Federal employees’ retirement is often likened to a three-legged stool: Social Security benefits, the 401(k)-style defined contribution that is the Thrift Savings Plan and the defined benefit pensions.
Rep. Chris Van Hollen (D-Md.) told The Federal Drive with Tom Temin that he and lawmakers who represent federal employees want to maintain this system for federal employees.
“It’s certainly our goal to maintain all three legs of that retirement stool,” Van Hollen said. However, for future federal employees, contributions for the defined benefit portion will increase as part of the payroll tax cut extension plan. Starting Jan. 1, 2013, new federal employees will have to pay a total of 3.1 percent of their salaries toward their pensions. Currently, feds pay 0.8 percent. Feds hired on this date or later and with less than five years of federal service also will pay the increased contribution.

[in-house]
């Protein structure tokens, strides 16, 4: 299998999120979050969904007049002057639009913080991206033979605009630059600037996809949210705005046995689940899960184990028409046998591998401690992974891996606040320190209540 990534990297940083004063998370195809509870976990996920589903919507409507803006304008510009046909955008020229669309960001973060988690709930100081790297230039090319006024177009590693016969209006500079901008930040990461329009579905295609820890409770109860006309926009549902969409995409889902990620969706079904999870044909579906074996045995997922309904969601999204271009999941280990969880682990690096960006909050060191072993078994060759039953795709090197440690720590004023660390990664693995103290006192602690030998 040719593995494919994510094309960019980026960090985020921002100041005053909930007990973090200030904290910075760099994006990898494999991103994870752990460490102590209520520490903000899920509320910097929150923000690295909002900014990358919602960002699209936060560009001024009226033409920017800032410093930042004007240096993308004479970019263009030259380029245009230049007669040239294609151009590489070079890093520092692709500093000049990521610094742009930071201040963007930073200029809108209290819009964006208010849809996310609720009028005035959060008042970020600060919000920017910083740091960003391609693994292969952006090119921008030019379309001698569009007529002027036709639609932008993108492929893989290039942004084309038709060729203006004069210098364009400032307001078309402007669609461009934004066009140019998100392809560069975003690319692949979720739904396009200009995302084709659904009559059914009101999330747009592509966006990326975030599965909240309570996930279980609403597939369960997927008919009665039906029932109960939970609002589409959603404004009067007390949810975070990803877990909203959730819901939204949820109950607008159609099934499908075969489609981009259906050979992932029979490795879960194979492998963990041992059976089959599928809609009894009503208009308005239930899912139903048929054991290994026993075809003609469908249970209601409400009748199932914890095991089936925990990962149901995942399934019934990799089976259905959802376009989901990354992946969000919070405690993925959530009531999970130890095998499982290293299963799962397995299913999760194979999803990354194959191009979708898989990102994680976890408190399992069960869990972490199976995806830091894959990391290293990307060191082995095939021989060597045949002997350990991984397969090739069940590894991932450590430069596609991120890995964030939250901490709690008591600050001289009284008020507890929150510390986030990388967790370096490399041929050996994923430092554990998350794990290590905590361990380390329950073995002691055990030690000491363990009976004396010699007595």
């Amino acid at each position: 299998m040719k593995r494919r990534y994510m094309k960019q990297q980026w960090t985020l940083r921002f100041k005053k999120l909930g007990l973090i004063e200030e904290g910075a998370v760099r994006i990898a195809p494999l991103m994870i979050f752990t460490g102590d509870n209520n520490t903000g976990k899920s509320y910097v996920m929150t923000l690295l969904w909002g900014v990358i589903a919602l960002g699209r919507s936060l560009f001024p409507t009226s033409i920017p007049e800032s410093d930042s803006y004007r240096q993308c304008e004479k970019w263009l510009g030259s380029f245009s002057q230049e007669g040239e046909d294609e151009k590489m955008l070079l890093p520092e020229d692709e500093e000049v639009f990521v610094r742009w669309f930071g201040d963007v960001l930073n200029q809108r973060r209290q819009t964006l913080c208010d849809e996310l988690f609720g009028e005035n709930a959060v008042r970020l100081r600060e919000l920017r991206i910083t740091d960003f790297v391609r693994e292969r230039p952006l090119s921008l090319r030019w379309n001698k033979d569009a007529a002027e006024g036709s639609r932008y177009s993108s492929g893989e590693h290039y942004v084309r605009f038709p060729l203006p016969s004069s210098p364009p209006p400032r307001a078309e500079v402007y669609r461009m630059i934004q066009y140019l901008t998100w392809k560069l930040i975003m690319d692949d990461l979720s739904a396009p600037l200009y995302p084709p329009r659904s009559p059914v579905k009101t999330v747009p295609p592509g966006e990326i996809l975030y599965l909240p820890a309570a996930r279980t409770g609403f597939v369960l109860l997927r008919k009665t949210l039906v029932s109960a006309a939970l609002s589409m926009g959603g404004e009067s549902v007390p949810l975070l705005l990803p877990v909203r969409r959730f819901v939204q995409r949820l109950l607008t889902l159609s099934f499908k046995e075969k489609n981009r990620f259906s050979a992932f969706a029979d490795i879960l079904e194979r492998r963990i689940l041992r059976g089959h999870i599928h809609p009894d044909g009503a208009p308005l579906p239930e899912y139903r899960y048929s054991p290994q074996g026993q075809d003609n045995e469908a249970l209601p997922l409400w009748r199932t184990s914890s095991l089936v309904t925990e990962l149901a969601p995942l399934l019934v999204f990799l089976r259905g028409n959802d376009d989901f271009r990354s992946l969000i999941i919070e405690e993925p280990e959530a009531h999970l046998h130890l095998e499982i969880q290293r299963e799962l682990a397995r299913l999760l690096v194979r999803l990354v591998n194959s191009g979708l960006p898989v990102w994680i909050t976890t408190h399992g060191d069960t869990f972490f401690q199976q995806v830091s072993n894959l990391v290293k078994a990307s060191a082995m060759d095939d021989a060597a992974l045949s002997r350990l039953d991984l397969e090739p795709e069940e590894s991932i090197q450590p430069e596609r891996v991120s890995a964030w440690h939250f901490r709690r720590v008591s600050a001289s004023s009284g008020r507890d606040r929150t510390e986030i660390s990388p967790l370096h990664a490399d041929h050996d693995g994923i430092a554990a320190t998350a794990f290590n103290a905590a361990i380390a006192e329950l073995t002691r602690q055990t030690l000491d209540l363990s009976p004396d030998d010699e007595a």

Current feds will not be affected by the change, but Van Hollen said targeting future feds is a “short-sighted approach.” He said this provision could hurt federal recruitment.
“That’s the danger and it’s a real concern that was expressed by many of us who represent federal employees,” Van Hollen said. “We urged our colleagues to take the long view here, which is we need to be able to continue to attract bright, young people to federal service. And if the compensation they receive in the federal government is not competitive with what they get in the private sector, the federal government will lose out over time.”
Van Hollen added, “We do not want the result to be a federal government that can’t perform its essential and important duties.”